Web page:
Tuesday, May 17, 2022

Taking Judaism for granted comes at a price: the vanishing "Jewish pipeline"

Heard at kiddush:

“Nobody wants to become a 'member' of a 'synagogue' anymore—they all want to become 'partners' of a 'Progressive Jewish spiritual community.'  It’s all a matter of semantics.”

“No, it isn’t just semantics.  People don’t join synagogues like this one because they don’t know how to participate.”

The respondent is right.

I grew up in a Southern New Jersey suburb of Philadelphia that had enough Jews to keep us from feeling too isolated but not enough to make us feel too comfortable.  If memory serves me correctly, most of the Jewish kids I knew went to a six-hours-per-week Hebrew School, attended Shabbat/Sabbath services on a reasonably regular basis, went to Jewish summer camps, and participated in Jewish youth groups.  Major Jewish holidays were a time for Jewish solidarity—no one I knew from our neighborhood went to school on either the Yamim Noraim/High Holidays or the Shalosh Regalim/Pilgrimage Festivals, lest the presence of a single Jewish child in school jeopardize the ability of other Jewish children to observe the holiday (in whatever fashion we observed it).

Imagine my shock when I moved to New York City and discovered that many non-observant parents sent their kids to ballet class, clarinet lessons, soccer practice or the like on Shabbat/Sabbath mornings rather than taking them to synagogue.  Even Junior Congregation days were often ignored.  Six-hours-per-week Hebrew Schools were often replaced by two-hour or four-hour versions.  Jewish camp was not a given, and some neighborhoods didn’t even have a Jewish youth group.  As for holiday solidarity, I haven’t forgotten the parent who told me that they’d told the rabbi to their face that they most certainly would not take their child out of school on a Jewish holiday.  Pulling a child out of school for a holiday was so unheard of that this parent simply expected the rabbi to shut up and put up. 

Why should anyone be surprised when these kids arrive at adulthood having almost no idea how to participate in a traditional Jewish service?  Many of them barely knew what to do at their B’nai Mitzvah celebration (other than chant the haftarah, possibly from a transliterated text, and give a speech), and probably haven’t set foot in a synagogue since then, except, perhaps, on the Yamim Noraim/High Holidays.  So why would they not prefer a service in which all the Hebrew is transliterated and/or many prayers are read in English and/or secular texts are woven into the service and/or there’s a strong emphasis on mindfulness or spirituality rather than traditional prayers or rituals?  The “Jewish pipeline” that used to feed synagogues and rabbinical schools is now leaking to such a degree that synagogues are merging or closing and rabbinical-school enrollment has declined.  (See “The Pipeline Problem” and “The Great American Rabbi Shortage.”)  And what does the fact that there’s still a shortage of rabbis despite the merger or closure of so many synagogues say about the future of American synagogues?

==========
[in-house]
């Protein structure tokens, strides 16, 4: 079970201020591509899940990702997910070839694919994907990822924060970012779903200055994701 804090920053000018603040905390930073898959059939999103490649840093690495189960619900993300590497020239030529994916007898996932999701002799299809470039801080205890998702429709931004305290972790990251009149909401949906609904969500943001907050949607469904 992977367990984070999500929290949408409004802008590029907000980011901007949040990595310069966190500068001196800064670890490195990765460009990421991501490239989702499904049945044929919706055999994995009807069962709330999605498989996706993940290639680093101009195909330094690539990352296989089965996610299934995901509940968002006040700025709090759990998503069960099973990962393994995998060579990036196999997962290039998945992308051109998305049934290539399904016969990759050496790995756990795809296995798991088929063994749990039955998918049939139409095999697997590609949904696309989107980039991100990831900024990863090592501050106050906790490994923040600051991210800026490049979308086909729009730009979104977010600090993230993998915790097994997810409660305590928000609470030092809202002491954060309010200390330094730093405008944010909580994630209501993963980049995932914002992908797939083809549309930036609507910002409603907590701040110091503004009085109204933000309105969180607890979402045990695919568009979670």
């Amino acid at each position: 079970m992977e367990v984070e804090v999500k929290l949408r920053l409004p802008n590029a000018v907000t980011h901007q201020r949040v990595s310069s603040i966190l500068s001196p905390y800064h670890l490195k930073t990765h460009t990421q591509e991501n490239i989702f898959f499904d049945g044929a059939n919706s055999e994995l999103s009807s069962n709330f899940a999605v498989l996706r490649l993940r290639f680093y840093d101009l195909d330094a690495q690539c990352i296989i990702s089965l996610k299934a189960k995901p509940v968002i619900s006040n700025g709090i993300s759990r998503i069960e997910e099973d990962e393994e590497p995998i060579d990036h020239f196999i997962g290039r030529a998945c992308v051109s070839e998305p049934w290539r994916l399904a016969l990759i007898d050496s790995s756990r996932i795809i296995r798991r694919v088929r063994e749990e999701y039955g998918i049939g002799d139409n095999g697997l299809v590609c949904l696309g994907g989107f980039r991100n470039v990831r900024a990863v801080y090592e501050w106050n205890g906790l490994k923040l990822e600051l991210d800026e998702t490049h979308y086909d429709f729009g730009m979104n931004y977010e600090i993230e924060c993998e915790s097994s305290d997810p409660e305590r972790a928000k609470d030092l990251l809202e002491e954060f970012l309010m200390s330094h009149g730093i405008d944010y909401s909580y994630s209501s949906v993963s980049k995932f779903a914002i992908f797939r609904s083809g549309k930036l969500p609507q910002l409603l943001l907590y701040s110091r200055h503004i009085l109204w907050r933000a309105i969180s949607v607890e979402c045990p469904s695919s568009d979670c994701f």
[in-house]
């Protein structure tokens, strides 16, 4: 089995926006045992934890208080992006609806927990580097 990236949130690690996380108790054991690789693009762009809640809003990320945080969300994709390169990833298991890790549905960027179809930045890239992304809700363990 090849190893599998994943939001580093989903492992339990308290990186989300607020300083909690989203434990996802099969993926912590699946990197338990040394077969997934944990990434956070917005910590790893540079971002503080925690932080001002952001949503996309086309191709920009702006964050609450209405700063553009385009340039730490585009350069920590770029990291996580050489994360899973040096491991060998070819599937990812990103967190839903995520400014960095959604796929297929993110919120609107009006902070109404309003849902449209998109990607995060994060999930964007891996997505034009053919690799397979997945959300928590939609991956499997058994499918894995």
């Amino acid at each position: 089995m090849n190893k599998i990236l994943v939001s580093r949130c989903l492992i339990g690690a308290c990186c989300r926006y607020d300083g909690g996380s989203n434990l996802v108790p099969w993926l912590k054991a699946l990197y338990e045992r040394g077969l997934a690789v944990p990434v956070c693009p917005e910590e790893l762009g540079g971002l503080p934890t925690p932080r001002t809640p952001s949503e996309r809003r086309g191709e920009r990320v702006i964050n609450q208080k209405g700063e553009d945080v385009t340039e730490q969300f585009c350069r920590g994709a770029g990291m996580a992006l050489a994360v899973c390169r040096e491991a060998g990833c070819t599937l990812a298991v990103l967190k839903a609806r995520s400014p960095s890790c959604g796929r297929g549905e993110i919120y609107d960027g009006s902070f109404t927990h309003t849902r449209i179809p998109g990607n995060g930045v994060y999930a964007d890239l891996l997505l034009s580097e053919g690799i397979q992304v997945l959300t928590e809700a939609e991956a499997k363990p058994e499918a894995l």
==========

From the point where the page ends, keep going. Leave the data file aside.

How is a ritually-traditional synagogue supposed to stay true to ritual tradition and still attract new members?  This is not a rhetorical question.  Your thoughts would be appreciated.


Blogger Shira Salamone said...

Comments from Facebook:

Howard Passel
A few thoughts:
1. The discussion about American Judaism is only about Ashkenazic Judaism. An egregious example:
Andrew: “Those are no longer reform Judaism, but that is what reform Judaism began. The embrace of the enlightenment to transform traditional.” – Here, Andrew completely ignores the centuries earlier Western Sephardic embrace of enlightenment values.
2. “I think the future of liberal Judaism in the next 10 to 100 years is to see much more seamless integration and the expression of differentiation between reform, conservative, modern Orthodox, even, and reconstructionist be much more on a continuum rather than these firewalls between them. That’s certainly what I’ve been promoting with my seminary partners.” – A principle of Sephardic, and probably most other non-Ashkenazic Judaism, is to celebrate all levels of Jewish observance and to encourage continued identification as a Jew.
3. I didn’t see a discussion of how the Right-wing redefinition and effective takeover of Zionism has affected the ability of non-Orthodox movements to attract rabbinic students from contemporary Jewish youth.
4. When I lived in Minnesota, I met a plethora of ordained Orthodox and Hasidic rabbis, almost all without paid synagogue positions.

Shira Salamone
Howard Passel , you're right, of course. It's important for the American Jewish community to stop being so Ashkenazi-centric. And maybe it's time we started talking about the effect of Zionism--for better and/or for worse--on the "Jewish pipeline."

Sun May 22, 10:14:00 PM 2022  

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